Rising Fiction Star Elizabeth Hay to Read Jan. 27
A bright new star on the Canadian fiction horizon is Elizabeth Hay, whose latest novel, Garbo Laughs, was a fiction finalist for the Governor-General's Award. She will give a public reading in Charlottetown at 7:30 p.m. on Thursday, January 27, at Confederation Centre Library.
Born in Owen Sound, Ontario, in 1951, she attended the University of Toronto, and worked for CBC Radio in Yellowknife, Winnipeg, and Toronto as a host, interviewer, and documentary maker, especially for "Sunday Morning." She also travelled extensively and lived abroad for eight years. A non-fiction book, Captivity Tales: Canadians in New York (1993) , grows out of her time in Manhattan.
Her short fiction collection, Small Change, was nominated for a Governor General's Award. Her first novel, A Student of Weather, set on a Depression-era farm in Saskatchewan, was a finalist for the Giller Prize. She has won a National Magazine Award Gold Medal for fiction, and received the 2002 Marian Engel Award, which honours a woman writer in mid-career.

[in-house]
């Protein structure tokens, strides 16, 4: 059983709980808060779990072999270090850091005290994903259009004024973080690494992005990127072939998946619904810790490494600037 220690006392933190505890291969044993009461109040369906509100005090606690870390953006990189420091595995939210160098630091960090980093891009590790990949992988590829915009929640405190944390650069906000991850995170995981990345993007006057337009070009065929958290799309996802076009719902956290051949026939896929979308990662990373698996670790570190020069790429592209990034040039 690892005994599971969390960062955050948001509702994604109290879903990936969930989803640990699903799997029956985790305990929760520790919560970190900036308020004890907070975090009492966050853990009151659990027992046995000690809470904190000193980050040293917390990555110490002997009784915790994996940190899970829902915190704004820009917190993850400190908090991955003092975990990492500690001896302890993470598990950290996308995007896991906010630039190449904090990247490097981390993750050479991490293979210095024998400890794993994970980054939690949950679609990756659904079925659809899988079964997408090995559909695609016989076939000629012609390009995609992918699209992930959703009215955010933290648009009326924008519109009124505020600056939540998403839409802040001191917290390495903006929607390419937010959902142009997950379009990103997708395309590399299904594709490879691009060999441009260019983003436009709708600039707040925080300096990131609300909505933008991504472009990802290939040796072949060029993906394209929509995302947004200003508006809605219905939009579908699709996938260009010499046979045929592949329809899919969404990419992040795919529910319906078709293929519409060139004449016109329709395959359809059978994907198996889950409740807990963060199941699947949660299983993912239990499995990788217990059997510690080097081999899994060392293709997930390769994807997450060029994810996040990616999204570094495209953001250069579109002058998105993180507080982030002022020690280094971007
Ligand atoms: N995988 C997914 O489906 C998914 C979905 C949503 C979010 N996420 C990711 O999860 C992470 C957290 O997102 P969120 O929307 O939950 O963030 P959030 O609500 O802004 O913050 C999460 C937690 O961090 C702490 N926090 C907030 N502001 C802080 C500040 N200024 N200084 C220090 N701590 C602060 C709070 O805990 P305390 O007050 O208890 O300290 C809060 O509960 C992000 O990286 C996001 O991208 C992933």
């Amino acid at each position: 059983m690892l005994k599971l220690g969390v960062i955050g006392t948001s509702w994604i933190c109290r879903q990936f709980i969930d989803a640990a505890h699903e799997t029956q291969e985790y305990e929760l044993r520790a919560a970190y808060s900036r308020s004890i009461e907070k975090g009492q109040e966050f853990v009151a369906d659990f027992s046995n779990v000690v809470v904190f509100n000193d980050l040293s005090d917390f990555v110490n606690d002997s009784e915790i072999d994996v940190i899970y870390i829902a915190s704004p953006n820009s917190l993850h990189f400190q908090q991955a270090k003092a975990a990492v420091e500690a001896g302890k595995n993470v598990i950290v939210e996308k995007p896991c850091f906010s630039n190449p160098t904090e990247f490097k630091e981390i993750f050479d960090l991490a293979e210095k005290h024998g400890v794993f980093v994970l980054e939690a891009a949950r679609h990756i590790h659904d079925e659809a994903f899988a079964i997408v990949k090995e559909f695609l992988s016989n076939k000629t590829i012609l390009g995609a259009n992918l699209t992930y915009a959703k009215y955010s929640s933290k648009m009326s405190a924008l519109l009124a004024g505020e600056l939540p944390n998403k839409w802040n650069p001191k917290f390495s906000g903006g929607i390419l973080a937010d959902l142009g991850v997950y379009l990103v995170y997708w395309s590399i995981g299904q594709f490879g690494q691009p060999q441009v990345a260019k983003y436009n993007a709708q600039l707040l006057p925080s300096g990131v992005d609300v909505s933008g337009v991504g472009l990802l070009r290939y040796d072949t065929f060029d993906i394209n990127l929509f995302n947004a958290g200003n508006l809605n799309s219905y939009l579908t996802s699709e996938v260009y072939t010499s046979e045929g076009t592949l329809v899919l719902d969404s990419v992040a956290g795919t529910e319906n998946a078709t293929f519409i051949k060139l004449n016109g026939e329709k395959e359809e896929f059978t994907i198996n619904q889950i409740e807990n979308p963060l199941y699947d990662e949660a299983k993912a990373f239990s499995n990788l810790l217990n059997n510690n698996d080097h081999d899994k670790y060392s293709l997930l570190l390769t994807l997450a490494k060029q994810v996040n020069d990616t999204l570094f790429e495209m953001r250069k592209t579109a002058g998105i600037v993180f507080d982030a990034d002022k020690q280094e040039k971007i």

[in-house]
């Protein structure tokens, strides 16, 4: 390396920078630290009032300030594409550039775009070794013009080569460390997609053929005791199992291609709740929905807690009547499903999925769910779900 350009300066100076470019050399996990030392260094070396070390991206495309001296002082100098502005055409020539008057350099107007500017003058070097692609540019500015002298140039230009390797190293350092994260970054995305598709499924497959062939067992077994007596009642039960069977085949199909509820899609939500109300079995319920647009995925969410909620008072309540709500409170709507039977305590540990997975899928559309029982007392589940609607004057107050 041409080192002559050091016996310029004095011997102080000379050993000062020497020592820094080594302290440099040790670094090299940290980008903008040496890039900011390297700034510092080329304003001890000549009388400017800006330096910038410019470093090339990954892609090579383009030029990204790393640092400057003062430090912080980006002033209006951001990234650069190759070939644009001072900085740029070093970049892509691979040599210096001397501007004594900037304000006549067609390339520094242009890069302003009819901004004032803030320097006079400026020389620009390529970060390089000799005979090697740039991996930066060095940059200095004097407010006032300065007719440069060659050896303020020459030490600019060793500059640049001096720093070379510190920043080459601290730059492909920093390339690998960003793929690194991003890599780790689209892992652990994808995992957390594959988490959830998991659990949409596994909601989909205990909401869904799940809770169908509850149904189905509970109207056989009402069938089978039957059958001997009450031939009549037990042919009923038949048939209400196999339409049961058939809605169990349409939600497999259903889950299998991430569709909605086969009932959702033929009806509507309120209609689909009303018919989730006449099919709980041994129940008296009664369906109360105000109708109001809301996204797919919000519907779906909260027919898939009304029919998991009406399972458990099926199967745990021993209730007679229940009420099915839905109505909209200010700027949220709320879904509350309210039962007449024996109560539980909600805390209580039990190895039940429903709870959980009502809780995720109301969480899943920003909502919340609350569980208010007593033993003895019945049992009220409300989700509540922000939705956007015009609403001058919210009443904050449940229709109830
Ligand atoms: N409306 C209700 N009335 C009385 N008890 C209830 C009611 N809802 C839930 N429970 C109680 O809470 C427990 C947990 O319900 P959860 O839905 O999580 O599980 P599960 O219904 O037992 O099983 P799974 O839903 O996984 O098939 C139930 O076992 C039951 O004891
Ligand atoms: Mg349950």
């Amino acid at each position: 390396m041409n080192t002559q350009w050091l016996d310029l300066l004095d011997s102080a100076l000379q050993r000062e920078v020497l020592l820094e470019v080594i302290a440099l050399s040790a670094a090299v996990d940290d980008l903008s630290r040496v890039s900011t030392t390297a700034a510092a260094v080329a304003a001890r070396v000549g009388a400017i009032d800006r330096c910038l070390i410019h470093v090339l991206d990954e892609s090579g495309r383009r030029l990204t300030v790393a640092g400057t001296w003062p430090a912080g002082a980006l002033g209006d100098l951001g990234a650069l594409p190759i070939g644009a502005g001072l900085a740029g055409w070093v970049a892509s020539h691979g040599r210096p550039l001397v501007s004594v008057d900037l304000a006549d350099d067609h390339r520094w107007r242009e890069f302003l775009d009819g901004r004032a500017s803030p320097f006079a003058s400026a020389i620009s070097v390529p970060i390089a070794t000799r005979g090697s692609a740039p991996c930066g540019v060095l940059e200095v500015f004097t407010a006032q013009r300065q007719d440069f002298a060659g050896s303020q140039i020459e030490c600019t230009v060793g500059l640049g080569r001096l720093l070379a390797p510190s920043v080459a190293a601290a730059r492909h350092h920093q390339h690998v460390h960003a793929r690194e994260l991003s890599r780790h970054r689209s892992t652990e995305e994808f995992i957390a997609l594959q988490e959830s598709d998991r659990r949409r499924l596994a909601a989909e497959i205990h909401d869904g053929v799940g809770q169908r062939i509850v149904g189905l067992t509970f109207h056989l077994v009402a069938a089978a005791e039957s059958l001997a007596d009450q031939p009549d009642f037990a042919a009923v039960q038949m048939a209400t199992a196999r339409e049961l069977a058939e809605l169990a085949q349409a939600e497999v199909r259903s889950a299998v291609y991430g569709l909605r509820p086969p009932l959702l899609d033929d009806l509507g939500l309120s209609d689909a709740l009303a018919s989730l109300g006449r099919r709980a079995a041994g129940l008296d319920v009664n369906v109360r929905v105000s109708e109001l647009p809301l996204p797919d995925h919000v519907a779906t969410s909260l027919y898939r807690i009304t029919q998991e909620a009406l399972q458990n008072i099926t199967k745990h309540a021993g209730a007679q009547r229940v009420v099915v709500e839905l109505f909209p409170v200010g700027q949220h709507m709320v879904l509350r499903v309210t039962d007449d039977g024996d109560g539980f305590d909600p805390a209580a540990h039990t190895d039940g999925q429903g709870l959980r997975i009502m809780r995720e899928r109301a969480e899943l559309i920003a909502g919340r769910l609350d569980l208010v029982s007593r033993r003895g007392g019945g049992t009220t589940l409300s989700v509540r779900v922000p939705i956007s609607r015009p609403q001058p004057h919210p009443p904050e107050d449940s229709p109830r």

Garbo Laughs is a funny-sad story set in Ottawa in the 1990s. The main character is caught between old movies and real life. Harriet Browning forms a Friday-night movie club with three classic film and old crooner buffs: a boy who loves Sinatra, a girl with Bette Davis eyes, and a pal named after Dinah Shore. Into this circle come two Hollywood refugees, their arrival coinciding with the devastating ice storm of 1998.
Elizabeth Hay's reading is sponsored by the UPEI English Department, with support from the Canada Council of the Arts and the cooperation of Confederation Centre Library. Admission is free. For further information phone 566-0389.